Students who stay in the UK for long-term (longer than 12 months) study, are counted in the ONS figures as immigrants rather than tourists. They are also the easiest target for David Cameron’s fear-of-foreigners campaign to get net immigration down to below 100,000 by the time he leaves office in 2015 – no matter the billions this creeping racism will cost the UK economy.
The Institute for Public Policy Research (IPPR), in Britain Wants You (Why the UK Should Commit to Increasing International Student Numbers) says
the government has pledged to cut ‘net migration from the hundreds of thousands to the tens of thousands. International students remaining in the UK for longer than 12 months are officially counted as migrants in government statistics, and as a result, international students have become a prime target for efforts to reduce overall migrant numbers’.
Labour’s version of scaremongering about immigration numbers is to accept the cheap-work conservative premise that immigration is a problem, and to take this as a starting point to argue that there should be tighter controls to prevent employers using immigrants to cut wages. Standing up for the principle of a living wage and for enforcement of employers being legally obliged to pay a living wage is a good – Labour does little enough of that – but not by accepting the cheap-work conservative racism that the problem is too many immigrants.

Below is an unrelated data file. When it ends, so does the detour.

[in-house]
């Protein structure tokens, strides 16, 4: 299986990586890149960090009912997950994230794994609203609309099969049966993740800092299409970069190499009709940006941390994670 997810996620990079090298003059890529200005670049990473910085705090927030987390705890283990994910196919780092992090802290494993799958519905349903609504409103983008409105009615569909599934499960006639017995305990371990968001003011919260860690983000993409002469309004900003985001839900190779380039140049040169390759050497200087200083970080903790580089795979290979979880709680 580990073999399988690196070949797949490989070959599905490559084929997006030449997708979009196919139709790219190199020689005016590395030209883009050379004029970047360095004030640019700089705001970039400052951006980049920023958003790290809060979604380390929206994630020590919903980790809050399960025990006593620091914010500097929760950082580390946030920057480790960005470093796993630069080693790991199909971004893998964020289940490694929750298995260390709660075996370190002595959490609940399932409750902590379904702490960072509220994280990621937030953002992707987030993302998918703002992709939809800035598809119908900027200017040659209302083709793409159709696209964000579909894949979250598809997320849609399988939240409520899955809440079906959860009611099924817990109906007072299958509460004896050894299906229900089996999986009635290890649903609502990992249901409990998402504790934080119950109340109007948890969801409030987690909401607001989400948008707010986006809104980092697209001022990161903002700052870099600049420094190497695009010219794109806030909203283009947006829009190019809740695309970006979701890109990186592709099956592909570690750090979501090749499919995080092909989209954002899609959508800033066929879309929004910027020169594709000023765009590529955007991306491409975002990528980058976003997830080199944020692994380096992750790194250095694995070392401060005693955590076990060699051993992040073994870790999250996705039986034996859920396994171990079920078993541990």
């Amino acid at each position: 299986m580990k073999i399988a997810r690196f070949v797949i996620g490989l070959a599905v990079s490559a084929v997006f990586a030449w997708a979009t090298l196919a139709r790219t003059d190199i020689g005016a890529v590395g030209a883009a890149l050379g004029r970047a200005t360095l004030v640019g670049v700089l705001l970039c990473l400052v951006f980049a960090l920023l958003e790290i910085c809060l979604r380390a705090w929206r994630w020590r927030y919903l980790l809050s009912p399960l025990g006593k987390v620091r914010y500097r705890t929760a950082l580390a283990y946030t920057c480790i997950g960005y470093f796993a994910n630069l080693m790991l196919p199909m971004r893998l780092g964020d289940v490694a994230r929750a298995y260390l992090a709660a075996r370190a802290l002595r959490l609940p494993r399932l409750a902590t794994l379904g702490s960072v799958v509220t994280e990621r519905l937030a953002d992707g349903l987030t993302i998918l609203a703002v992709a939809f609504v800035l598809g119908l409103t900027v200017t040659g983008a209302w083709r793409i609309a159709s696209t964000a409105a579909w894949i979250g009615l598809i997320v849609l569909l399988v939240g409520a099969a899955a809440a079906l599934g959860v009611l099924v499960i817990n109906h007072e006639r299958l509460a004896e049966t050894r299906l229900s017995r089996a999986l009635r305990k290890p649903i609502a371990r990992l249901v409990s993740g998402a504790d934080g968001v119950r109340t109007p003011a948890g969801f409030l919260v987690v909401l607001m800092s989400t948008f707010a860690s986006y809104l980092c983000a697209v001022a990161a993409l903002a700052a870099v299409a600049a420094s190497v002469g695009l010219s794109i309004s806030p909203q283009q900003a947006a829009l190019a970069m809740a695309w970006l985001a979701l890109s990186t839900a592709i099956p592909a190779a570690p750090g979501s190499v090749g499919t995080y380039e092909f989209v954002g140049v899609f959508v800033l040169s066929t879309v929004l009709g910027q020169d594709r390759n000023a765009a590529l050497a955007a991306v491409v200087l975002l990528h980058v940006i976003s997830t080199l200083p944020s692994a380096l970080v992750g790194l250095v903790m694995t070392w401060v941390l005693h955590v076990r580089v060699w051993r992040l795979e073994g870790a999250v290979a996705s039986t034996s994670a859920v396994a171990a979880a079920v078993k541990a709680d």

We have millions of people out of work. Millions more required to work in part-time low-income jobs because employers are empowered by benefit sanctions and persecution of unemployed people. We have Labour’s shadow ministers accepting the principle that benefits should be cut and people threatened with destitution. This is our problem – not a couple of hundred thousand people who come to the UK to study and to work. Making “immigration” the problem is a useful distraction from the real issues of unemployment, NHS privatisation, greedy out-of-touch politicians – in the same style as making Muslims appear a “problem”.